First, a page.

So, you have a container, made some changes, and want to keep all your hard work. Unless you commit the changes, the next time you open the container it will lose them.
For example, creating a user:
I created the user 'andy' and set a password, and switched to the user, then created a file.
However, if I exit and restart the container, the change is lost:
When you exit a container, docker creates an entry in a process list.
In order to commit the changes, you need to identify the process id and save it.
The command for this is ps –a:
Restart the container add the user:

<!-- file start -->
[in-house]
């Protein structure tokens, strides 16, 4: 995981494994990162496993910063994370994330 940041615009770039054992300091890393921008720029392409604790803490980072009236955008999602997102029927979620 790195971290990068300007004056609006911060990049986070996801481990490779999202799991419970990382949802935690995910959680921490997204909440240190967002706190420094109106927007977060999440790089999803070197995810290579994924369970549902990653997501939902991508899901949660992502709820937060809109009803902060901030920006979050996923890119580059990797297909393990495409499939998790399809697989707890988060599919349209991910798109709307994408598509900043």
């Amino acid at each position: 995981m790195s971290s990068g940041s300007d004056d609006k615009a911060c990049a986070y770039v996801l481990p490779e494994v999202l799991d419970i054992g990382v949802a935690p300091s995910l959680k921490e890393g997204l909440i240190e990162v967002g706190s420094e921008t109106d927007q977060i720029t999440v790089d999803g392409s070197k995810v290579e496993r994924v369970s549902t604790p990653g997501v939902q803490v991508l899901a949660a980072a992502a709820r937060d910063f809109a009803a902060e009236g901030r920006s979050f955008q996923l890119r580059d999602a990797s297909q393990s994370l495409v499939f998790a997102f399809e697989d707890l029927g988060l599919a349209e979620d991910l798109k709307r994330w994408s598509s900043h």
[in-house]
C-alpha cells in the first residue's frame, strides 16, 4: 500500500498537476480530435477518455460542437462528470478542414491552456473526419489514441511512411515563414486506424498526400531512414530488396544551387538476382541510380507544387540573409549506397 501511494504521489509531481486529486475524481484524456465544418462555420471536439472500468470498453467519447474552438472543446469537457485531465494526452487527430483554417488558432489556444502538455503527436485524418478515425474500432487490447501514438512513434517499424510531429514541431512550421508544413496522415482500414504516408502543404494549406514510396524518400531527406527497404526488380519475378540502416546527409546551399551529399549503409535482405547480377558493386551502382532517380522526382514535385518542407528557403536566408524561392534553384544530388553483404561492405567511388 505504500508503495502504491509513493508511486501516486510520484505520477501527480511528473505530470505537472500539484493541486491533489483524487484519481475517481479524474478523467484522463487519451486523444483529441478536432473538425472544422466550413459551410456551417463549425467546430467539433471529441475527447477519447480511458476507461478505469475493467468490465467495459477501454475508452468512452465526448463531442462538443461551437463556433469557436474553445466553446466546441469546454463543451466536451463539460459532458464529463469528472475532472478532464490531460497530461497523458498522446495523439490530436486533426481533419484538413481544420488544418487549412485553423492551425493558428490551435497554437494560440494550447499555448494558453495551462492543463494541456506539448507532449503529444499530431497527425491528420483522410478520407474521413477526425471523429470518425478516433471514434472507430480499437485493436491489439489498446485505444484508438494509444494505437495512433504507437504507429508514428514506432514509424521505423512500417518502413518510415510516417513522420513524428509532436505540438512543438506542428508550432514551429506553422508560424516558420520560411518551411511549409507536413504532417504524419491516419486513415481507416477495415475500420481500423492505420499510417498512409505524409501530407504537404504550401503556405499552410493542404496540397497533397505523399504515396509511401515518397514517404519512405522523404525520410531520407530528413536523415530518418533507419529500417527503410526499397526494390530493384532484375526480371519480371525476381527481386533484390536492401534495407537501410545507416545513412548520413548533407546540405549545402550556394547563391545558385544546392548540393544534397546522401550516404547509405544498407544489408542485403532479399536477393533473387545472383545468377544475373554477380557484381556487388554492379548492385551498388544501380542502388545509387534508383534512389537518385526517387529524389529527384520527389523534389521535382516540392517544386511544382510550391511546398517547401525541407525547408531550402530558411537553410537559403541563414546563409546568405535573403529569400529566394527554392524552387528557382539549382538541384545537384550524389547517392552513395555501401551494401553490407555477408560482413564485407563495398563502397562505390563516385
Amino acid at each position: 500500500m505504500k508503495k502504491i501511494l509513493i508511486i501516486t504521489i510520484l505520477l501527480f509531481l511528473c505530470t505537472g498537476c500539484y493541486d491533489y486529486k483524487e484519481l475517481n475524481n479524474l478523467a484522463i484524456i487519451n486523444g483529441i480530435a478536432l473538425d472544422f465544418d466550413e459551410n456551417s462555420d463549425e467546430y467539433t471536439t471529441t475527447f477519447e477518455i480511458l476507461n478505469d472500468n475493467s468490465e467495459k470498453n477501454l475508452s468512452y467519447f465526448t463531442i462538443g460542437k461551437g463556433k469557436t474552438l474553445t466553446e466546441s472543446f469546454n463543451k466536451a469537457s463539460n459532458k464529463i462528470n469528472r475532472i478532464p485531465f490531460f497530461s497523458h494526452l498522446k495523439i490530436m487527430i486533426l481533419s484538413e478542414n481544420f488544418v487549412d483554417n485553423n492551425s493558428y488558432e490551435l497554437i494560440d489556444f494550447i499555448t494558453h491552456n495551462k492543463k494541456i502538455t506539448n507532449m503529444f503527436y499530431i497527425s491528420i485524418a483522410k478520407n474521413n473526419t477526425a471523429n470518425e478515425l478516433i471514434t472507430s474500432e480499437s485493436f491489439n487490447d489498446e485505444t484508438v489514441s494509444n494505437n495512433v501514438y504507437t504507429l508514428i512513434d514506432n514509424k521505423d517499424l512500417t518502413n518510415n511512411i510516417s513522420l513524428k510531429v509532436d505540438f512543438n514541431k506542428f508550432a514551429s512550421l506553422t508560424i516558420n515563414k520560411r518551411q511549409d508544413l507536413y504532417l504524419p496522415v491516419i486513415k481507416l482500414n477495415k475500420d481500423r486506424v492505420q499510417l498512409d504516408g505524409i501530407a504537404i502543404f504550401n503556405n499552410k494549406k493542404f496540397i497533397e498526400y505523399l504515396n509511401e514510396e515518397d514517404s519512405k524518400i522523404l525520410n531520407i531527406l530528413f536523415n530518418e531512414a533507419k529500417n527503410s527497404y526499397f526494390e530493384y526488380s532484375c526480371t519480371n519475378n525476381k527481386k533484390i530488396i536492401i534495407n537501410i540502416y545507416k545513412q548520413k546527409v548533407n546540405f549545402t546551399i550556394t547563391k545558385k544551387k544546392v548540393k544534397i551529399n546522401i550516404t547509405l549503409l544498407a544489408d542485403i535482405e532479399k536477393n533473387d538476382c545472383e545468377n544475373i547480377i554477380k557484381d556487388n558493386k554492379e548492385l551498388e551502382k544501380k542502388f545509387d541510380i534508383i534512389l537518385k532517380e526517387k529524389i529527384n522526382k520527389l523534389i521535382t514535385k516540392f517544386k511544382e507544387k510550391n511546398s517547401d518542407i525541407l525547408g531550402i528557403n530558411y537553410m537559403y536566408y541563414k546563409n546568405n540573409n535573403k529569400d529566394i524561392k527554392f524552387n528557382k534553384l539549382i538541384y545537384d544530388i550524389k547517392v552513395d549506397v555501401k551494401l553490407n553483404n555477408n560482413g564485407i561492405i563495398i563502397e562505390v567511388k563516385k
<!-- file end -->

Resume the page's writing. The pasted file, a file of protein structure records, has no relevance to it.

Exit from the container and find the last image ID.
Commit the change to this container:
Note I've added a tag to the end of the name of the container – this is how you manage versions. So I have a container that is unchanged, and I've created one with a tag called 'latest' – this is the one with the change.
Tip: After a while there will be loads of entries in the 'ps –a' list, use this to clean them out:
So now I start the new container using the tag, and the changes will be there:
All the containers are kept on your local machine, but if you create a repository you can store them there and share them with others.
You can create a cloud repository in Docker for free.
Create an id
A verification mail will be sent, click on the link, then sign in.
After logging in, ignore most of the page, but at the top left click on 'Repositories':
It will be empty, so create one:
Give it a name, the same as the name of your container, and click 'create'